Whatever the future will be, it’s important to know that AI is heavily being trained on data generated by humans. And most data that’s produced is data we generate living our daily lives. Therefore, probably the most efficient way of making AI smarter is to integrate it in our daily lives, like Google assistant type of projects. Training will be probably speed-up with reinforcement learning (training AI based on simulations, like AlphaGo training itself by playing incredably many games against itself). But human generated data will be crucial to reaching human level AI, since the real world is much complexer than a game of Go. More importantly, you can’t just let an AI go trial-and-error in the real world. It’s actually a good thing AI will be learning from human daily behavior, since not only will it be an efficient way in training the model (i.e. how do you do things), it will also be the perfect input for building the model of objectives (i.e. why do we do the things we do the way we do). With such a lot of exposure to human behavior before even coming close to human level intelligence, AI will learn gradually how to blend in perfectly into our society. As long as no humans are allowed to overwrite the model of objectives by some hardcoded objective, AI won’t go rogue. Just like neural nets are robust (i.e. removing some parts of the model will hardly impact the performance), the model of objectives will be robust as long as it is only evolving slowly by learning from new data instead of humans messing too much with the objective functions.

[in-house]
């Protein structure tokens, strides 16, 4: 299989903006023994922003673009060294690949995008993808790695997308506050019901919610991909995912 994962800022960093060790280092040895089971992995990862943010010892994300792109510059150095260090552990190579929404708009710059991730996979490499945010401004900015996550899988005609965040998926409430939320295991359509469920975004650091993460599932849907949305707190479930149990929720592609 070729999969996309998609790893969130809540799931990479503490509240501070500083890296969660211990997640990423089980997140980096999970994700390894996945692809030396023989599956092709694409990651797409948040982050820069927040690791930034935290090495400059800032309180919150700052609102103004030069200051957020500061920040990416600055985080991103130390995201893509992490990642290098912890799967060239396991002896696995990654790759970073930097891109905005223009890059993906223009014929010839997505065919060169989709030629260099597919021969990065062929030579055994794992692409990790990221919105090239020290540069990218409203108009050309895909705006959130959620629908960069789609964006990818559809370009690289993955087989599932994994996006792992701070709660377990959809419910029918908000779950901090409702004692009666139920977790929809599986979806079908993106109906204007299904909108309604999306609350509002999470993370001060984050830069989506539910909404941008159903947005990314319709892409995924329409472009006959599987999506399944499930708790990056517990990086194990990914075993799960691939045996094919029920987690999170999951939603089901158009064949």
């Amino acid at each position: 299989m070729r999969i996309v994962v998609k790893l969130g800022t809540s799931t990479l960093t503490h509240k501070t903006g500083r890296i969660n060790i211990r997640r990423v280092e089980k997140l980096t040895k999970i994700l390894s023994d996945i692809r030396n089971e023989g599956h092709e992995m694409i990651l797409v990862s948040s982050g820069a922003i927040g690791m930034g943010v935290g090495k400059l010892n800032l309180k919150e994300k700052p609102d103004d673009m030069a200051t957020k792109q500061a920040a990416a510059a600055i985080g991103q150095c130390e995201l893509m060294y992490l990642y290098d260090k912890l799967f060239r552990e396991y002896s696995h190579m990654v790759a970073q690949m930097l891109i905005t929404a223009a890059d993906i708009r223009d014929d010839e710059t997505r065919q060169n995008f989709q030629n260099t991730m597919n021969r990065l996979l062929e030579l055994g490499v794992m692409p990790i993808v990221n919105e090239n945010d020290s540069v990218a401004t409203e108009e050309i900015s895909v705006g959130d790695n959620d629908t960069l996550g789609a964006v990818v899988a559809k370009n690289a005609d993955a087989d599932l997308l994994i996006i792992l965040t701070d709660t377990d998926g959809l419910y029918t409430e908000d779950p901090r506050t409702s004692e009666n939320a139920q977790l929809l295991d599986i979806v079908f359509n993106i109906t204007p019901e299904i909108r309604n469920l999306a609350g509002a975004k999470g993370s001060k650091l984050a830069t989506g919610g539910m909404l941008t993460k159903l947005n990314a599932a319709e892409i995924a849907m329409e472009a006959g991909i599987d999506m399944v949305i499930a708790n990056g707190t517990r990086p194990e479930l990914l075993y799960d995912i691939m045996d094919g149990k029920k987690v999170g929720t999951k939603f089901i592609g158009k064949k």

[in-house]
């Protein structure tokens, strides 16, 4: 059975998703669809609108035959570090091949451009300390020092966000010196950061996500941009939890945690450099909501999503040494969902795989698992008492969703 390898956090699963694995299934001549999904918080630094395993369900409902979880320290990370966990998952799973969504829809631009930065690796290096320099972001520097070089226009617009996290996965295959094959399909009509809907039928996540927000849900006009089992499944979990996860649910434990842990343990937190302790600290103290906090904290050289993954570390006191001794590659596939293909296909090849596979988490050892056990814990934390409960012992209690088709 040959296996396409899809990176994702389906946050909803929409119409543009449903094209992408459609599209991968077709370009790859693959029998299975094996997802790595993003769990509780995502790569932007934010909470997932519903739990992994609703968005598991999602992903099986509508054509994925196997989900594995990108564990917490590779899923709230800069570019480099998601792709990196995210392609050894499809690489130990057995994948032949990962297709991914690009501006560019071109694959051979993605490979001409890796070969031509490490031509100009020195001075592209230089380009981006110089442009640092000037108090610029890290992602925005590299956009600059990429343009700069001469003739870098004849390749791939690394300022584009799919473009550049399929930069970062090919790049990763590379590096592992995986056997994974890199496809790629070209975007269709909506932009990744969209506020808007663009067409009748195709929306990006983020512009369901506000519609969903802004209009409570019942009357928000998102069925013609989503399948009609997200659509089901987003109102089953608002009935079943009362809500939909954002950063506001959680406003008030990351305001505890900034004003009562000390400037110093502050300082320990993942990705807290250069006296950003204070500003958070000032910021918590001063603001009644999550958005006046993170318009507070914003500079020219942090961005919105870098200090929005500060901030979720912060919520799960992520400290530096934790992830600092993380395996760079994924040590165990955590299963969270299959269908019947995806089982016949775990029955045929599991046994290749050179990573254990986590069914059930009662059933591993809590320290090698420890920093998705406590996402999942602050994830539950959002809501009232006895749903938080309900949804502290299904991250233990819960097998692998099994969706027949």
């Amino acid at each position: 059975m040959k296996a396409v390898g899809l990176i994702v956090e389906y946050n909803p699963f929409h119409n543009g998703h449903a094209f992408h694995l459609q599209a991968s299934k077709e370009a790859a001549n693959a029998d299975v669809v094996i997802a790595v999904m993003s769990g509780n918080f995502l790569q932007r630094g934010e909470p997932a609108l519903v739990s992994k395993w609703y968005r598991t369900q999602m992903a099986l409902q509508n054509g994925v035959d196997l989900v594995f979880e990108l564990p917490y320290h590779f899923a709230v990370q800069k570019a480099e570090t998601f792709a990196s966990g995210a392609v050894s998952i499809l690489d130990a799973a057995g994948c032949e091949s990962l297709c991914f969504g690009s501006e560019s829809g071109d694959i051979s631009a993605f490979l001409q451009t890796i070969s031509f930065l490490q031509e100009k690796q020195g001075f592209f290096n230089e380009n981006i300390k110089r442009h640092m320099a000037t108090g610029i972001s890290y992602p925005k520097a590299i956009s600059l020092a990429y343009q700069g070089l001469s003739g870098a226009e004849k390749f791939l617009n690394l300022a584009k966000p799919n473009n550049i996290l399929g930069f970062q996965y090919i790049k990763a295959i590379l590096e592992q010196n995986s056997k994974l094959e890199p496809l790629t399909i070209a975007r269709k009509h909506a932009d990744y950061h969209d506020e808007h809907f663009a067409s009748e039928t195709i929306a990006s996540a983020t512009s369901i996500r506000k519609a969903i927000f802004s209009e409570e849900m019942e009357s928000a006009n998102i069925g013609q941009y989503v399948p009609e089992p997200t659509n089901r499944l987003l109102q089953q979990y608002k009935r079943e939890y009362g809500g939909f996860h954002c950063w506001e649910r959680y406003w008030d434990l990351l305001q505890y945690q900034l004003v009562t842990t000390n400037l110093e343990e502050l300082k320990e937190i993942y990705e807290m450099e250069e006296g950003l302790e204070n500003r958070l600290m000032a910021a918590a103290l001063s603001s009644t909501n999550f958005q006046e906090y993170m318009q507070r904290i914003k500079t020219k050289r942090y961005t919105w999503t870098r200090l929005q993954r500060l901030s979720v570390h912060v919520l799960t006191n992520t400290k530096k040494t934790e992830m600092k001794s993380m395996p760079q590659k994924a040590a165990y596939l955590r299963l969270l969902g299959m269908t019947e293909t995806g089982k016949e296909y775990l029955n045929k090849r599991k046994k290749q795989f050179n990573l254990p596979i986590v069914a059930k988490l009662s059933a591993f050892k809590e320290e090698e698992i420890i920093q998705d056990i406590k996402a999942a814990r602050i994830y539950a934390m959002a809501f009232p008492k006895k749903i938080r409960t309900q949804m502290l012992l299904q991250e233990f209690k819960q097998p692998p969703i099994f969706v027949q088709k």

5 The Genie in the Bottle